Wondering how to convert JPG to SVG for Cricut projects or use in Cricut’s Design Space? There are a lot of different ways, and today I’m going to show you two easy methods!
How to convert JPG to SVG for Cricut crafts
Hey guys! Time for a Cricut post today—yay. I am going to be showing you guys two of my favorite ways to convert JPG or PNG files to SVG files for Cricut projects. There are a ton of different ways to convert image files to SVG files, and these are just two of them. If I sound like I’m speaking a different language, here’s a quick overview of what some of these terms mean.
JPG, PNG, and SVG: What’s the difference?
JPG (or JPEG) and PNG are simply different types of image files. They can typically be identified by the file extension at the end of an image’s file name (for example, Image.png). JPG stands for Joint Photography Group and is a file type commonly used for web images. That’s because JPG files are smaller and slightly lower quality. Typically this doesn’t compromise the image—it just allows it to load faster on websites and devices.
PNG stands for Portable Network Graphics and is another common type of image on the web. However, PNG files are usually larger and higher quality. That means that they are better for printing and not as good for use on the web. Since they are larger, they can load slower. PNGs also allow you to have a transparent background.
An SVG file, however, is a graphic file. It stands for Scalable Vector Graphic, and it is required for your Cricut cutting machine. You can upload SVG files straight into Cricut Design Space, or you can use upload images and convert them to SVGs with varying levels of success (more on that in a bit). SVG files allow your Cricut to “read” where it needs to perform different activities (for example, where to cut).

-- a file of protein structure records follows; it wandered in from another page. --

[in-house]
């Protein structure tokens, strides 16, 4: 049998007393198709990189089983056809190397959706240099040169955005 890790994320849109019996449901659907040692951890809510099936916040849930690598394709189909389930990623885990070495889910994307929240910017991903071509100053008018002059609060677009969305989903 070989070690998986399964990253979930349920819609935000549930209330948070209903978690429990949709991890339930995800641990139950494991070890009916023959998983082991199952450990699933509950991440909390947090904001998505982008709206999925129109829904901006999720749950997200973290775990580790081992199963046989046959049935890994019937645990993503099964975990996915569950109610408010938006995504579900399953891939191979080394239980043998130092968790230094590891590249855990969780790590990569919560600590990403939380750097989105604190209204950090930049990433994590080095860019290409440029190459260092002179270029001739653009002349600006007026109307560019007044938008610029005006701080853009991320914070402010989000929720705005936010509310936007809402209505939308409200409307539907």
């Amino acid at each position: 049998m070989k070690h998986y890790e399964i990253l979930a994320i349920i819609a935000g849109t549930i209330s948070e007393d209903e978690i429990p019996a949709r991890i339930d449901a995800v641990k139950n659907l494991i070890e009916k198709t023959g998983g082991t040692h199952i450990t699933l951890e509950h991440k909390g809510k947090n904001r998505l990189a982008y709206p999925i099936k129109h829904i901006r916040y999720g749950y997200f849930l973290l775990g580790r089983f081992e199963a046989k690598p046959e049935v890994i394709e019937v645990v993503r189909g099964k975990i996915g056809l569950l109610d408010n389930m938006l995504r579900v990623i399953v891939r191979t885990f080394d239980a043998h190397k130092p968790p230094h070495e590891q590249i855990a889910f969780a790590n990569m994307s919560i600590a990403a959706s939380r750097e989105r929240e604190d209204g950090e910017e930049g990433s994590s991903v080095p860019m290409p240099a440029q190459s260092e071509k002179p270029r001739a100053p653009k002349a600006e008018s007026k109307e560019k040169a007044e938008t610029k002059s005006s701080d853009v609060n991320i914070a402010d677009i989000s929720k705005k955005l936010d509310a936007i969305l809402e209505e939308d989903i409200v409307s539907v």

Option #1: How to convert JPG to SVG using free web-based software
So how do you convert JPG or PNG to SVG? There are a ton of ways, but I am going to share a free and simple resource with you that meets 95% of my needs! It’s a website called Online-Convert.com, and it has resources for converting loads of file types. There are many websites like this one. All are probably about the same in terms of features and usability.
I’m going to use a JPG version of my blog’s logo to show you guys how these work. I realize these screen captures are kind of hard to see, but hopefully they will at least give you an idea of how easy this is. For the full experience, definitely check out the video I made about this conversion process too.
As you can see, it does a really good job. You can mess with the settings to help you achieve a better outcome if you have a slightly more complex image. This is perfect for simpler images like my logo. I’m planning to upload this into Cricut’s Design Space to cut it out of iron-on vinyl for a crafting apron. And this file will do just the trick!
But what about smaller image files?
However, what if your image is smaller, lower quality, or has less contrast between the different color and lines? Well, the free solution won’t work as well. It’s free, so we can’t complain too much, can we?